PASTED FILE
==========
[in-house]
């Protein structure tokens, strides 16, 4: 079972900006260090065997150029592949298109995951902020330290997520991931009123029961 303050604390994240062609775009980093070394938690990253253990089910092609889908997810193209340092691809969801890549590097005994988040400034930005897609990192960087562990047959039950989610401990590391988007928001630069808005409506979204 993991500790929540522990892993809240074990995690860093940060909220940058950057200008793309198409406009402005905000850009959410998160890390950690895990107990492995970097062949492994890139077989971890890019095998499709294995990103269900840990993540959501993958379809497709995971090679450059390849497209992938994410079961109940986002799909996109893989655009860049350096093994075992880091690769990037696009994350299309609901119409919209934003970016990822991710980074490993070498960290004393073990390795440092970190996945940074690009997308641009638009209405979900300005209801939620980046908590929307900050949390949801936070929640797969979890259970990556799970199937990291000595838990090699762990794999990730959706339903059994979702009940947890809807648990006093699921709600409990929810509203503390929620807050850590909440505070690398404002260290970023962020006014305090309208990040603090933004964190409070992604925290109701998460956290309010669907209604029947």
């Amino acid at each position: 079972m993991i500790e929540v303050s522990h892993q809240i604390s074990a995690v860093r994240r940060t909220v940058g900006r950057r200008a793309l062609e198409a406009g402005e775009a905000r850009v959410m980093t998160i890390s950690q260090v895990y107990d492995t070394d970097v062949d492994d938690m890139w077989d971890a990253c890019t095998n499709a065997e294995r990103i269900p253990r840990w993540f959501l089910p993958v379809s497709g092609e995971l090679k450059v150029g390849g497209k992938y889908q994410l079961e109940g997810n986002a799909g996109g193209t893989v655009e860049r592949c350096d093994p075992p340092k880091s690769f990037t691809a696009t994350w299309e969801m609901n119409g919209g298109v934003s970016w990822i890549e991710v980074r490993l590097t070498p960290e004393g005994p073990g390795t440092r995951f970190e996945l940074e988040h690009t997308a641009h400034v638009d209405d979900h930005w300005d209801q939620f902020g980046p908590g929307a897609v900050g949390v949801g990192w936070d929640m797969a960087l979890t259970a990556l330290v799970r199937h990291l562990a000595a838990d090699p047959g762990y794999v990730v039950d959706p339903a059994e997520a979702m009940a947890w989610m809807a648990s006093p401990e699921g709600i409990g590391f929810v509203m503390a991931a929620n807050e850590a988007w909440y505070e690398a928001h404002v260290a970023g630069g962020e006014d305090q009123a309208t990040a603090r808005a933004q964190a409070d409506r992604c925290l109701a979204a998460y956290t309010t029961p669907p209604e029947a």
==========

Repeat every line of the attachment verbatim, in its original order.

[in-house]
């Protein structure tokens, strides 16, 4: 079972900006260090065997150029592949298109995951902020330290997520991931009123029961 303050604390994240062609775009980093070394938690990253253990089910092609889908997810193209340092691809969801890549590097005994988040400034930005897609990192960087562990047959039950989610401990590391988007928001630069808005409506979204 993991500790929540522990892993809240074990995690860093940060909220940058950057200008793309198409406009402005905000850009959410998160890390950690895990107990492995970097062949492994890139077989971890890019095998499709294995990103269900840990993540959501993958379809497709995971090679450059390849497209992938994410079961109940986002799909996109893989655009860049350096093994075992880091690769990037696009994350299309609901119409919209934003970016990822991710980074490993070498960290004393073990390795440092970190996945940074690009997308641009638009209405979900300005209801939620980046908590929307900050949390949801936070929640797969979890259970990556799970199937990291000595838990090699762990794999990730959706339903059994979702009940947890809807648990006093699921709600409990929810509203503390929620807050850590909440505070690398404002260290970023962020006014305090309208990040603090933004964190409070992604925290109701998460956290309010669907209604029947």
């Amino acid at each position: 079972m993991i500790e929540v303050s522990h892993q809240i604390s074990a995690v860093r994240r940060t909220v940058g900006r950057r200008a793309l062609e198409a406009g402005e775009a905000r850009v959410m980093t998160i890390s950690q260090v895990y107990d492995t070394d970097v062949d492994d938690m890139w077989d971890a990253c890019t095998n499709a065997e294995r990103i269900p253990r840990w993540f959501l089910p993958v379809s497709g092609e995971l090679k450059v150029g390849g497209k992938y889908q994410l079961e109940g997810n986002a799909g996109g193209t893989v655009e860049r592949c350096d093994p075992p340092k880091s690769f990037t691809a696009t994350w299309e969801m609901n119409g919209g298109v934003s970016w990822i890549e991710v980074r490993l590097t070498p960290e004393g005994p073990g390795t440092r995951f970190e996945l940074e988040h690009t997308a641009h400034v638009d209405d979900h930005w300005d209801q939620f902020g980046p908590g929307a897609v900050g949390v949801g990192w936070d929640m797969a960087l979890t259970a990556l330290v799970r199937h990291l562990a000595a838990d090699p047959g762990y794999v990730v039950d959706p339903a059994e997520a979702m009940a947890w989610m809807a648990s006093p401990e699921g709600i409990g590391f929810v509203m503390a991931a929620n807050e850590a988007w909440y505070e690398a928001h404002v260290a970023g630069g962020e006014d305090q009123a309208t990040a603090r808005a933004q964190a409070d409506r992604c925290l109701a979204a998460y956290t309010t029961p669907p209604e029947a």